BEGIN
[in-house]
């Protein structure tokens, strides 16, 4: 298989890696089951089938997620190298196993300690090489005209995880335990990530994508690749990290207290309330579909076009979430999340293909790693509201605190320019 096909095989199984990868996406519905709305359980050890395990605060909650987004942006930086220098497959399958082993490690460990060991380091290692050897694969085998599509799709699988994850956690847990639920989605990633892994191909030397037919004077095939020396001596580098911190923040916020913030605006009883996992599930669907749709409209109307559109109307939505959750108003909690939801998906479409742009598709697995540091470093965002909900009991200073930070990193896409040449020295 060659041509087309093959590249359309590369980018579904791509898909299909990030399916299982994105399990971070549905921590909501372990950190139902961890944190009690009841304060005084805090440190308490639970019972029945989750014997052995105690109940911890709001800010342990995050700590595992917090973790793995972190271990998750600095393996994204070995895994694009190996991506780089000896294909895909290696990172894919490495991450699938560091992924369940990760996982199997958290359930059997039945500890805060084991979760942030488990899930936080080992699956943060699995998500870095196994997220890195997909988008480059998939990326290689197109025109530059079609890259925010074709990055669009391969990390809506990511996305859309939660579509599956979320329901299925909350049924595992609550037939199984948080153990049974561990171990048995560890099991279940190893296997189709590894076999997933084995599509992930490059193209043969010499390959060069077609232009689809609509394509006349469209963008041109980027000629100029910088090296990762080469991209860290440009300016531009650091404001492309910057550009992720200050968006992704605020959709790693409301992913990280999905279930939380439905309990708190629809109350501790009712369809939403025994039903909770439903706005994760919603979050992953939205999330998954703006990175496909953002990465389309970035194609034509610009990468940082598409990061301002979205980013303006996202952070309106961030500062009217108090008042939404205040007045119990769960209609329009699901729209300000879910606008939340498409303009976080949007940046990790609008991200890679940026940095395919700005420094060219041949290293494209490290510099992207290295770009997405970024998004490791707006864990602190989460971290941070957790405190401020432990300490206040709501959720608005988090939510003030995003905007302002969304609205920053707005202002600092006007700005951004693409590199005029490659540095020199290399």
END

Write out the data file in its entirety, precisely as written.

[in-house]
């Protein structure tokens, strides 16, 4: 298989890696089951089938997620190298196993300690090489005209995880335990990530994508690749990290207290309330579909076009979430999340293909790693509201605190320019 096909095989199984990868996406519905709305359980050890395990605060909650987004942006930086220098497959399958082993490690460990060991380091290692050897694969085998599509799709699988994850956690847990639920989605990633892994191909030397037919004077095939020396001596580098911190923040916020913030605006009883996992599930669907749709409209109307559109109307939505959750108003909690939801998906479409742009598709697995540091470093965002909900009991200073930070990193896409040449020295 060659041509087309093959590249359309590369980018579904791509898909299909990030399916299982994105399990971070549905921590909501372990950190139902961890944190009690009841304060005084805090440190308490639970019972029945989750014997052995105690109940911890709001800010342990995050700590595992917090973790793995972190271990998750600095393996994204070995895994694009190996991506780089000896294909895909290696990172894919490495991450699938560091992924369940990760996982199997958290359930059997039945500890805060084991979760942030488990899930936080080992699956943060699995998500870095196994997220890195997909988008480059998939990326290689197109025109530059079609890259925010074709990055669009391969990390809506990511996305859309939660579509599956979320329901299925909350049924595992609550037939199984948080153990049974561990171990048995560890099991279940190893296997189709590894076999997933084995599509992930490059193209043969010499390959060069077609232009689809609509394509006349469209963008041109980027000629100029910088090296990762080469991209860290440009300016531009650091404001492309910057550009992720200050968006992704605020959709790693409301992913990280999905279930939380439905309990708190629809109350501790009712369809939403025994039903909770439903706005994760919603979050992953939205999330998954703006990175496909953002990465389309970035194609034509610009990468940082598409990061301002979205980013303006996202952070309106961030500062009217108090008042939404205040007045119990769960209609329009699901729209300000879910606008939340498409303009976080949007940046990790609008991200890679940026940095395919700005420094060219041949290293494209490290510099992207290295770009997405970024998004490791707006864990602190989460971290941070957790405190401020432990300490206040709501959720608005988090939510003030995003905007302002969304609205920053707005202002600092006007700005951004693409590199005029490659540095020199290399």